Investment Help

If you are seeking investment help, look at the video here on my services. If you are seeking a different approach to managing your assets, you have landed at the right spot. I am a fee-only advisor registered in the State of Maryland, charge less than half the going rate for investment management, and seek to teach individuals how to manage their own assets using low-cost indexed exchange traded funds. Please call or email me if interested in further details. My website is at If you are new to investing, take a look at the "DIY Investor Newbie" posts here by typing "newbie" in the search box above to the left. These take you through the basics of what you need to know in getting started on doing your own investing.

Thursday, May 30, 2013

Build a Dividend Calendar

A challenge many face in the investment world is getting investments to the point where you can understand them.  In today's "manage your own assets" world, people have numerous accounts of various types.  Step 1 in gaining control of investments typically involves ordering accounts - taxable, IRAs and 401(k)s, and finally Roths.

Next, if called for, consolidation can take place.  Assuming the investment approach of utilizing low-cost ETFs is the guiding approach. the number of accounts can usually be reduced.  There is no need to have 11 accounts at 7 different brokerages.

Inevitably, there will still be some individual stocks because clients many times want to pick stocks with part of the assets or they may be sitting on large capital gains that need to be managed for tax purposes. A final step is to think through the location of investments to fit a specific asset allocation.

Once all of this is in order ,the sailing is pretty smooth - keeping an eye on performance and asset allocation.  From time to time, rebalancing is necessary to align the asset allocation.

Another exercise which is helpful, quite easy, and helps in understanding the big picture is to build a dividend calendar.  This is especially important if, like many investors today, you are using high dividend paying stocks as a substitute for bonds.

Build a Dividend Calendar

Assume a portfolio comprised of 100 shares of Johnson & Johnson (JNJ) and 100 shares of Schwab's dividend ETF (SCHD).

There are a number of sites that give dividend information.  One I like is  Scroll down the left hand side and click "Dividend History."  Next, put in the ticker symbol for JNJ in the "Get a Quote" box.  This is what you come up with:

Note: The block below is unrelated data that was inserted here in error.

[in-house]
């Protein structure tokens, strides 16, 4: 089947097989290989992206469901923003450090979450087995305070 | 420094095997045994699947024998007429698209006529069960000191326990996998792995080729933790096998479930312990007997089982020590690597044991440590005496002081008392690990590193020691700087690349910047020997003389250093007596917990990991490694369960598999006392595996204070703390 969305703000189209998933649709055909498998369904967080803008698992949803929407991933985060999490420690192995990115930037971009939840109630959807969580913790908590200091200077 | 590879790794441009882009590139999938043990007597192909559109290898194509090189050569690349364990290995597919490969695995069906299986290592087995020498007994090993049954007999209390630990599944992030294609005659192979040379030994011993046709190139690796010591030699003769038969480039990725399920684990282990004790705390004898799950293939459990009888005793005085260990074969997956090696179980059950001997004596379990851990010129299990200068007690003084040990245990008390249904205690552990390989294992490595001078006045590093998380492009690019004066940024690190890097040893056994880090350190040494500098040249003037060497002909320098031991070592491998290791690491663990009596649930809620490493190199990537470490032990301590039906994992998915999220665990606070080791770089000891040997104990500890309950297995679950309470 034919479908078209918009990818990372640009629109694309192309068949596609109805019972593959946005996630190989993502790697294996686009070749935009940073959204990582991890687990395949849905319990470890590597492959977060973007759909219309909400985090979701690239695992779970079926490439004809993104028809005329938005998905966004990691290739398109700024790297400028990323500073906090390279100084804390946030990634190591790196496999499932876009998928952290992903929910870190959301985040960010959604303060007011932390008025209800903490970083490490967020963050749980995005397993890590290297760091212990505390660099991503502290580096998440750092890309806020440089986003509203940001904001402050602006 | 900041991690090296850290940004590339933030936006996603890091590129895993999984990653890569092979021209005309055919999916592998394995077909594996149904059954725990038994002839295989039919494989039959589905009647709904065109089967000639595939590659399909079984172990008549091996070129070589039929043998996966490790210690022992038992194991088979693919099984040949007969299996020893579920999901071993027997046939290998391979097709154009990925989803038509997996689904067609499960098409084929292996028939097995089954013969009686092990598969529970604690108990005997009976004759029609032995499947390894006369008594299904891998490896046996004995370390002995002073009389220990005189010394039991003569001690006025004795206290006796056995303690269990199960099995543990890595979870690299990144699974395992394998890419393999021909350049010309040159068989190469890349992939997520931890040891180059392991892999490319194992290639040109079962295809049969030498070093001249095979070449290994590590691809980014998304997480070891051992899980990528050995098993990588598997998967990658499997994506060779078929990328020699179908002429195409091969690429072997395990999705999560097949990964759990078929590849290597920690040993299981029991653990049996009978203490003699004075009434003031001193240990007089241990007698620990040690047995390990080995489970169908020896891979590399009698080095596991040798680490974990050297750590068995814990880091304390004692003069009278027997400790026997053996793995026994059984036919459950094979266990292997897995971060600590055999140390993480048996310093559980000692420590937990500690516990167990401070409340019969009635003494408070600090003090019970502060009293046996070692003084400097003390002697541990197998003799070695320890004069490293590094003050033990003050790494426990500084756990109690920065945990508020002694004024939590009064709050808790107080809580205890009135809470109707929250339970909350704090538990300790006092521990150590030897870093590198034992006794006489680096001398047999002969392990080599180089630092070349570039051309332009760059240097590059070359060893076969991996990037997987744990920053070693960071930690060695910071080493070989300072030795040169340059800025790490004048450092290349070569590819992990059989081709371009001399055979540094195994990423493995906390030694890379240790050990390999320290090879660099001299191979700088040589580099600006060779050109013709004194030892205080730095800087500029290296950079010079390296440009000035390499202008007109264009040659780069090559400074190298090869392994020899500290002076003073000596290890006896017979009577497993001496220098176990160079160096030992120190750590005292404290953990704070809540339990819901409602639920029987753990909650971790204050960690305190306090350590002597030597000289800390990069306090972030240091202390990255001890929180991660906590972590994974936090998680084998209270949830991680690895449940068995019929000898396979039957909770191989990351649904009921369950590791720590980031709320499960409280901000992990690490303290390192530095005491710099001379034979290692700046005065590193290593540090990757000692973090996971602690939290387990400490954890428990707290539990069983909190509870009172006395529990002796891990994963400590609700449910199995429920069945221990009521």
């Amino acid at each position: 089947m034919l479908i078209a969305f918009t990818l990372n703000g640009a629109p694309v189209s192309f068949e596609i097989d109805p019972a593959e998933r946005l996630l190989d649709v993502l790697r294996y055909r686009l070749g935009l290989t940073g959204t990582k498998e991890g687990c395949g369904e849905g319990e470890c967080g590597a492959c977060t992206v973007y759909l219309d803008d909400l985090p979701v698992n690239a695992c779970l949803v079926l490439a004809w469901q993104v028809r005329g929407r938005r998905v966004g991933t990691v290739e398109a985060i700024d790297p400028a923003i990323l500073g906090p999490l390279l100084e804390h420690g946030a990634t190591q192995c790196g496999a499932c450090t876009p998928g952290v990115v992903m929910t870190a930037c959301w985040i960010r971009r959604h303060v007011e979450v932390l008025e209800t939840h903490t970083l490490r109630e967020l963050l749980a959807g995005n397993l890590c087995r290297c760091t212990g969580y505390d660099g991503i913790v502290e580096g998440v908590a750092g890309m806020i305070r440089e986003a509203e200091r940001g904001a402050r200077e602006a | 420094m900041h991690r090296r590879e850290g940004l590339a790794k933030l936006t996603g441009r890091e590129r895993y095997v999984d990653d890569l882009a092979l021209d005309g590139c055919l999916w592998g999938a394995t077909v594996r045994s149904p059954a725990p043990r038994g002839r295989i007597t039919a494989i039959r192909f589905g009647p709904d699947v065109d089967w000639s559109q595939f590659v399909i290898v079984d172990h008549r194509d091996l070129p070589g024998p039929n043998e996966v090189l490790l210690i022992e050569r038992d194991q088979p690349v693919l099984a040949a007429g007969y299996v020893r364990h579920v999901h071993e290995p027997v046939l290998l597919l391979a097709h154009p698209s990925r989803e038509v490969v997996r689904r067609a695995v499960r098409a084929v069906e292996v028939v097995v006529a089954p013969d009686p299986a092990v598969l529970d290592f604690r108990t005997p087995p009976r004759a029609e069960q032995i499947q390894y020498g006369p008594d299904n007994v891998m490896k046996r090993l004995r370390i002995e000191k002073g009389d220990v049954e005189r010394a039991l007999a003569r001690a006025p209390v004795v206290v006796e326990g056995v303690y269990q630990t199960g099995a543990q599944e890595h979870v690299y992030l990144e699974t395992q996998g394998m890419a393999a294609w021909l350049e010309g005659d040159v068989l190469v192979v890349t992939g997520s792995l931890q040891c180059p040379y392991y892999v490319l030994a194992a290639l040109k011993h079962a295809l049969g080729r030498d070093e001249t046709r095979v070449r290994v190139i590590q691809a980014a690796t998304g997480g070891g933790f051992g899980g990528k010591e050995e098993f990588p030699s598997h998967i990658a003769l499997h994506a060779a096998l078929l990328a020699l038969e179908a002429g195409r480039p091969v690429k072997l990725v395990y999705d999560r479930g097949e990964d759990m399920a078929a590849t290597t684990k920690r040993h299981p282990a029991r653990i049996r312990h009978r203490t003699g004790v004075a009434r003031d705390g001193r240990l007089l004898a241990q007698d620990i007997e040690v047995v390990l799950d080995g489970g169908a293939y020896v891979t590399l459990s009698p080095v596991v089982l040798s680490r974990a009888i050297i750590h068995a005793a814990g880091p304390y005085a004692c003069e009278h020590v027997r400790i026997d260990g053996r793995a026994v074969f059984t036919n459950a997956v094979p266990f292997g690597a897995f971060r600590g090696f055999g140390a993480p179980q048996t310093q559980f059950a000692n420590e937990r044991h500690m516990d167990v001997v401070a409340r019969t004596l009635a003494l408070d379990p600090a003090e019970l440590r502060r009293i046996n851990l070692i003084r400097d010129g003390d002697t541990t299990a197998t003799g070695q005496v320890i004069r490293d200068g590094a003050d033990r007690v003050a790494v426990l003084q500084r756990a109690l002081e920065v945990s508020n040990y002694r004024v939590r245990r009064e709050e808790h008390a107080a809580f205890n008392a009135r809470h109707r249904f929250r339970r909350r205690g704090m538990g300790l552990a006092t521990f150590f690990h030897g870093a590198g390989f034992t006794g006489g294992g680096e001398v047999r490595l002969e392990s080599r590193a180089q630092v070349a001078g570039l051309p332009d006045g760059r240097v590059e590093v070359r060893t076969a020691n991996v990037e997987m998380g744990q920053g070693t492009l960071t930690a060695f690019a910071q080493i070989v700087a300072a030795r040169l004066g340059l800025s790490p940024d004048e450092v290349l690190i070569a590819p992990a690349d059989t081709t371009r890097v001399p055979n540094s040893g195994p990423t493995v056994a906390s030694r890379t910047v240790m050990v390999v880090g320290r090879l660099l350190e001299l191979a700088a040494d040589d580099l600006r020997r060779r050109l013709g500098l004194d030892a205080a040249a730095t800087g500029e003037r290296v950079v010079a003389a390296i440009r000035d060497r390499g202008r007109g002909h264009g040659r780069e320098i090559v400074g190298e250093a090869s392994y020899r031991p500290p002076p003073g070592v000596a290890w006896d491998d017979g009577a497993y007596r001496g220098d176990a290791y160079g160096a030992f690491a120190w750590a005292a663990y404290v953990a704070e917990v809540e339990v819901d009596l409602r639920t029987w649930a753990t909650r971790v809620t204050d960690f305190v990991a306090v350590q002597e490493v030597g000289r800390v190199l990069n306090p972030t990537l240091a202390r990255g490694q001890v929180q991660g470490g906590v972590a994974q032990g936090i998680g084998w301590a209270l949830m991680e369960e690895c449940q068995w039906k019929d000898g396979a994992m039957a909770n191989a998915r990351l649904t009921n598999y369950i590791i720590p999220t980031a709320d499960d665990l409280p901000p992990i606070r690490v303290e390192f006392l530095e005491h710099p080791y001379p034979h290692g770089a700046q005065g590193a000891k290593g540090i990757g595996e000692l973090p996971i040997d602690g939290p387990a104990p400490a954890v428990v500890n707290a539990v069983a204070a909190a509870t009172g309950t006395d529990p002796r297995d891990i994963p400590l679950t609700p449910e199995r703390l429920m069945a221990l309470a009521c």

CLICK TO ENLARGE As you can see, JNJ had to be held on 5/28, the dividend will be paid on 6/11, and each share will receive $.66. Thus, the owner of 100 shares will get $66.

Doing the same exercise for SCHD shows the last payment date, but you can easily estimate the next payment as being made around 6/22 and estimate the amount using the previous payment.  The amounts then would be filled in at the appropriate dates on the calendar.  Note that you can save your stock list, making it easy to update data as stocks declare their dividends.

I like to put the amounts on an Excel spreadsheet so that I can easily set up formulas to calculate totals, yields, etc.; but old schoolers can also write amounts to be received on paper calendars.

Finally, it is worth checking that payments for the correct amounts are made into your accounts.  At Schwab, for example, you check the "History" tab and put in the symbol to get:

CLICK TO ENLARGE As you can see, the dividend for OHI was paid 5/15 on 200 shares.  Just for practice, check (using the Nasdaq link) to see if the correct amount was received on the correct date.

For Retirees 

Income for many retirees is obviously crucial, and they face the challenge of weathering a market downturn.  Some advisors recommend a bucket approach, others position the portfolio in an extreme defensive position, thereby giving up the potential for a higher quality retirement.  I recommend that a retiree's portfolio be positioned so that at least 60% of the income need is met by interest and dividends. This means, for example, that, if your nest egg is $1.0 million and you are seeking $40,000/year inflation adjusted (4% rule-of-thumb), you should identify approximately $24,000 in interest and dividends.

This 60% interest and income positioning, along with the cash portion of the asset allocation, has historically successfully weathered sharp market downturns ,enabling retirees to participate in the ensuing market upturns.  Note to the weak hearted:  I'm not saying it has been easy!

Disclosure:  This post is for educational purposes.  I and my clients own securities mentioned. Individuals should do their own research or consult a professional before making investment decisions.

Monday, May 20, 2013

Tracking Bond ETFs

Fixed Income has been a challenge for some time for portfolio managers.  Back in 2003, the Federal Reserve pushed short-term interest rates to 1%.  Then the 2008 housing debacle pushed the Fed into crisis mode, whereby they responded by pushing short rates close to 0% and influencing the overall yield curve via their ongoing quantitative easing.

Asset allocation models, in turn, typically suggest a healthy portion towards bonds for yield and portfolio stability.  Portfolio managers have, thus, had to scramble in this environment not unlike RG III chased by Dallas Cowboys.  Seeking yield, but eying at the same time duration, has not been easy.  Not surprisingly, one of the questions I get frequently is how do I invest bond assets and what funds do I follow.

My approach is to formally write down asset prices in an Excel spreadsheet on an ad-hoc basis, i.e., when I see rates start to move or when I'm constructing a portfolio or even when I'm bored.  The table below shows the funds I follow and their prices etc., today.  As you can see, there is no particular order and there is a variety of funds.  Funds were added whenever I became interested in them.

I track price as well as indicated value.  Since these are ETFs, they trade like stock.  As such, the price of the underlying portfolio is priced at regular intervals; but the price in the market is based on supply and demand.  If the price exceeds indicated value by an appreciable amount, it definitely gives me pause.

I also record the SEC yield.  This weighted yield is based on yield to maturity and is net of management expenses.  As such, it is useful for comparing funds.